Germany ranked eighth place for high rates of heart disease-related deaths among countries within the Organisation for Economic Co-operation (OECD), the group of the world's advanced economies.
More than 310 people per every 100,000 die of cardiovascular diseases each year in Germany, compared to 256 for every 100,000 people in the United States and 245 people for every 100,000 in the United Kingdom.
The OECD average was 299 per 100,000.
Heart disorders are the most common cause of death in Germany, according to the Max Planck Institute for Biology and Aging. Such disorders include heart attacks, high blood pressure and strokes.
There are many different causes for cardiovascular diseases, including genetics and natural aging, but smoking, being overweight, having high cholesterol and being diabetic can increase risks.
Men are at a greater risk of death than women, with 374 German men dying for every 100,000, compared to 269 for every 100,000 among women.
Still, the OECD report said that Germany has significantly reduced its rates of death over the past 50 years, cutting the rate in 1960 of nearly 800 deaths per 100,000 people in half .
Source: OECD Health Statistics.
Germany also sees fewer people dying of heart disease at young ages, with statistics suggesting that deaths occur more often after age 70.
Germans also had a high prevalence of diabetes with 7.9 percent of the population affected by the illness, compared to the OECD average of 6.9 percent.
Lifestyle factors could help account for why Germans had higher rates of such health problems. The rate of smoking among Germans is higher than the OECD average at nearly 22 percent of German adults and 22.4 percent of youth, though the report noted that more recent data showed these rates to be decreasing.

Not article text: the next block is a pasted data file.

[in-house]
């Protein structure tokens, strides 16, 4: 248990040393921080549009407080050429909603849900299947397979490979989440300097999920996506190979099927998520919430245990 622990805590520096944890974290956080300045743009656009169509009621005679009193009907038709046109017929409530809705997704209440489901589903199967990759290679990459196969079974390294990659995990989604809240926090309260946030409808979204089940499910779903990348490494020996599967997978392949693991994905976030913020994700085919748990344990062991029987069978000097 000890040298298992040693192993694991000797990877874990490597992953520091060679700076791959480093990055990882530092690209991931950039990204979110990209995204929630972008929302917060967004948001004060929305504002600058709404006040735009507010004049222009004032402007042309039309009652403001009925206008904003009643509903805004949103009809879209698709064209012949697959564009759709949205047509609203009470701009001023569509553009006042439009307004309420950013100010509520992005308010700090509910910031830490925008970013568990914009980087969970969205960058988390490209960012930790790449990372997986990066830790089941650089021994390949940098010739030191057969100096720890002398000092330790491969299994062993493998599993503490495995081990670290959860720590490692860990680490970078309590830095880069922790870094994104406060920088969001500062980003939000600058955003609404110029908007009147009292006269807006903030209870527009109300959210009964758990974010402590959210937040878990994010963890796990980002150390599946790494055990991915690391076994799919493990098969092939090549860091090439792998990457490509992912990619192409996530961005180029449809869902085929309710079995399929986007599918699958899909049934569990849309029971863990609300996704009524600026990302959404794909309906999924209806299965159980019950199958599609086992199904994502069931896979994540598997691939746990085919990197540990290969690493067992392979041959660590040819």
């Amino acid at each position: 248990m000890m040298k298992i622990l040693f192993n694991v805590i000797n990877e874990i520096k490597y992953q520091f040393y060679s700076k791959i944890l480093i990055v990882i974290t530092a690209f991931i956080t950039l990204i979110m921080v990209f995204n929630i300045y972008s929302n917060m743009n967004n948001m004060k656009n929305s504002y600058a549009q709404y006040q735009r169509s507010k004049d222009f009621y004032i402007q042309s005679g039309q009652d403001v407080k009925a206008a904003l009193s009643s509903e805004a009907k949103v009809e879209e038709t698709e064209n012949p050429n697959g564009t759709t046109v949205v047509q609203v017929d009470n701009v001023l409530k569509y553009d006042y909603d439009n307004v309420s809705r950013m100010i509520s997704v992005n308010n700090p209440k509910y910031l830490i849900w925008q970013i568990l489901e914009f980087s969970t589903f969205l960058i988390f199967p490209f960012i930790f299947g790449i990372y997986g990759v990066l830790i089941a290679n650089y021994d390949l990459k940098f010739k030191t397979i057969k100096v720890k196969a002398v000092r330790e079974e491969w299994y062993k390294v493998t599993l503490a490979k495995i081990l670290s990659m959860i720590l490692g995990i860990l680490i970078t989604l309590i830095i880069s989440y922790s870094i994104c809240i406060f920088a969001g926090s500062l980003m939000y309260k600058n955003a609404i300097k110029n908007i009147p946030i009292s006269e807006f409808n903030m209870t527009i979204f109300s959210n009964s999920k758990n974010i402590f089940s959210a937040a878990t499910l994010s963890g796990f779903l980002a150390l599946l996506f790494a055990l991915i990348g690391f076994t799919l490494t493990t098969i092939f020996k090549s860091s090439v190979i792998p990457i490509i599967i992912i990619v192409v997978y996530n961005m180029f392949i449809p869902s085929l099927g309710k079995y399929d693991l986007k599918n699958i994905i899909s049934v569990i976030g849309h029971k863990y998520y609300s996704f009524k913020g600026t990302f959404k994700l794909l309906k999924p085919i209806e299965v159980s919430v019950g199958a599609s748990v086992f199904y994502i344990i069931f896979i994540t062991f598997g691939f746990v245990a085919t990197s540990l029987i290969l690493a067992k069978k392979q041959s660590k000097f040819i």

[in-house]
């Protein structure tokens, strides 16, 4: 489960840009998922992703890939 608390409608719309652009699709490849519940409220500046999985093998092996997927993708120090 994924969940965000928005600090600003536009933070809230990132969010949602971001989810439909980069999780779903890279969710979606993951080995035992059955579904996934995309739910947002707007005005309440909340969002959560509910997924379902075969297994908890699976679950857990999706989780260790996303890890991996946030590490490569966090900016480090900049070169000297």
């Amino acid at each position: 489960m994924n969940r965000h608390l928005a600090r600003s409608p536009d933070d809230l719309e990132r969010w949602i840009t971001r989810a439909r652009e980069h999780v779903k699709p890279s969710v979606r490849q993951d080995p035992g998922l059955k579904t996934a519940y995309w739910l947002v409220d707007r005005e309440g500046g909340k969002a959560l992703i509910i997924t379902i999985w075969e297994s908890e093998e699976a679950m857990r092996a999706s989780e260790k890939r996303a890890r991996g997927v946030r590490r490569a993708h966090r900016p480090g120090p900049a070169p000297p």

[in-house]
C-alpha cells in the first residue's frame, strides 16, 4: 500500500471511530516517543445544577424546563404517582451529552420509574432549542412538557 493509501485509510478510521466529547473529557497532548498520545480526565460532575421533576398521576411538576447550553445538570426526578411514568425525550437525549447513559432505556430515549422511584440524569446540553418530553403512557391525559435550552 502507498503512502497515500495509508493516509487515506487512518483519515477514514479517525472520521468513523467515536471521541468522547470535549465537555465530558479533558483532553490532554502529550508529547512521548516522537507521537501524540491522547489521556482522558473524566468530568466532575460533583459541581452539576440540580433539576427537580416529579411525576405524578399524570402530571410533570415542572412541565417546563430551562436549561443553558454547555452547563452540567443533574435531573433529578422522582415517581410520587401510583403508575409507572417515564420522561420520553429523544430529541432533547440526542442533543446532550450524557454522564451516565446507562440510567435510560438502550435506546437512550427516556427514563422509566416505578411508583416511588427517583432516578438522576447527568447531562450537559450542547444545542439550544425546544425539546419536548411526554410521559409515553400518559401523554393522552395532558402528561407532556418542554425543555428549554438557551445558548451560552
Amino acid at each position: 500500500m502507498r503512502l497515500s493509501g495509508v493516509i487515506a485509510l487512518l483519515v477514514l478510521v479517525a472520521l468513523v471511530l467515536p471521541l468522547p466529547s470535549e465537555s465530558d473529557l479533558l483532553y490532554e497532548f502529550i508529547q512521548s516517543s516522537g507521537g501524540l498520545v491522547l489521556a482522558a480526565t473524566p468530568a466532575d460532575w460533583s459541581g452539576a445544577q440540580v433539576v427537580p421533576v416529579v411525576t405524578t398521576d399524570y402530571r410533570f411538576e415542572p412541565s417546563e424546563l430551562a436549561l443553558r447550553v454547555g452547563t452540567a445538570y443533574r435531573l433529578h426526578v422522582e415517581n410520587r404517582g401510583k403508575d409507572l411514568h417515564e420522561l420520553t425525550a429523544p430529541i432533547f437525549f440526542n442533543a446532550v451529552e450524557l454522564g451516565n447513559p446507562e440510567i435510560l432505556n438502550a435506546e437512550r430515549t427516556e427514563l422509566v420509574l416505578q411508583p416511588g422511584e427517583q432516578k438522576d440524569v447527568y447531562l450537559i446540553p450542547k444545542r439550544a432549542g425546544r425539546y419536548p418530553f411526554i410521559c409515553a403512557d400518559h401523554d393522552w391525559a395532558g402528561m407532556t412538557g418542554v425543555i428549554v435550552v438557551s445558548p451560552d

A higher portion of Germans are overweight than in other OECD countries. The most recent data from the German Statistics Office showed that half of all Germans needed to lose weight.
Germans had lower rates of obesity, where people were at very unhealthy weights, than the OECD average, but the report observed that the rate of obesity has increased over time to 15.7 percent in 2013.
The report concluded that Germany needed to do more to “promote healthy lifestyles” and improve the quality of primary care.
“Germany can further strengthen primary care to deliver prevention, early diagnosis and management of CVD and diabetes,” the report stated.
The countries with the highest rates of heart disease deaths were Slovakia, Hungary and Estonia. Japan, France and South Korea had the lowest rates of cardiovascular deaths.